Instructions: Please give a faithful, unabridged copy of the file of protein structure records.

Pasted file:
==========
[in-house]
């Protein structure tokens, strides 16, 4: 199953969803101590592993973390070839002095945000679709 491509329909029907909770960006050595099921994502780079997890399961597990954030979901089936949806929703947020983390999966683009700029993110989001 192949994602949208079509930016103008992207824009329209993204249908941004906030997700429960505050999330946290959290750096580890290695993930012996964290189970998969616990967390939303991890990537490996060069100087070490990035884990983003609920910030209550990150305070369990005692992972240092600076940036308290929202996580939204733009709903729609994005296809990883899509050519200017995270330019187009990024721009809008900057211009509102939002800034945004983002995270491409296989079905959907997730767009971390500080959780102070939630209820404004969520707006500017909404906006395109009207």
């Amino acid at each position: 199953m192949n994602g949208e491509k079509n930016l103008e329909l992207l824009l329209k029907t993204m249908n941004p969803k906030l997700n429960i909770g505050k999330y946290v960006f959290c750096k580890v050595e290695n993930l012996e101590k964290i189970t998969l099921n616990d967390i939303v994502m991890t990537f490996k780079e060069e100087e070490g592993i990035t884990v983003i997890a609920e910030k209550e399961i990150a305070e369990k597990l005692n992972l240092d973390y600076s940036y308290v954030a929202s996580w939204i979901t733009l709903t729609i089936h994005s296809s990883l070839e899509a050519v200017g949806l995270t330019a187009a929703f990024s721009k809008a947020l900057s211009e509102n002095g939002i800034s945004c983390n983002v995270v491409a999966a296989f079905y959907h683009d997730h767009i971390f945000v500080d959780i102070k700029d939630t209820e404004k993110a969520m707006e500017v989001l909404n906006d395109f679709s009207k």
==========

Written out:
[in-house]
């Protein structure tokens, strides 16, 4: 199953969803101590592993973390070839002095945000679709 491509329909029907909770960006050595099921994502780079997890399961597990954030979901089936949806929703947020983390999966683009700029993110989001 192949994602949208079509930016103008992207824009329209993204249908941004906030997700429960505050999330946290959290750096580890290695993930012996964290189970998969616990967390939303991890990537490996060069100087070490990035884990983003609920910030209550990150305070369990005692992972240092600076940036308290929202996580939204733009709903729609994005296809990883899509050519200017995270330019187009990024721009809008900057211009509102939002800034945004983002995270491409296989079905959907997730767009971390500080959780102070939630209820404004969520707006500017909404906006395109009207």
């Amino acid at each position: 199953m192949n994602g949208e491509k079509n930016l103008e329909l992207l824009l329209k029907t993204m249908n941004p969803k906030l997700n429960i909770g505050k999330y946290v960006f959290c750096k580890v050595e290695n993930l012996e101590k964290i189970t998969l099921n616990d967390i939303v994502m991890t990537f490996k780079e060069e100087e070490g592993i990035t884990v983003i997890a609920e910030k209550e399961i990150a305070e369990k597990l005692n992972l240092d973390y600076s940036y308290v954030a929202s996580w939204i979901t733009l709903t729609i089936h994005s296809s990883l070839e899509a050519v200017g949806l995270t330019a187009a929703f990024s721009k809008a947020l900057s211009e509102n002095g939002i800034s945004c983390n983002v995270v491409a999966a296989f079905y959907h683009d997730h767009i971390f945000v500080d959780i102070k700029d939630t209820e404004k993110a969520m707006e500017v989001l909404n906006d395109f679709s009207k």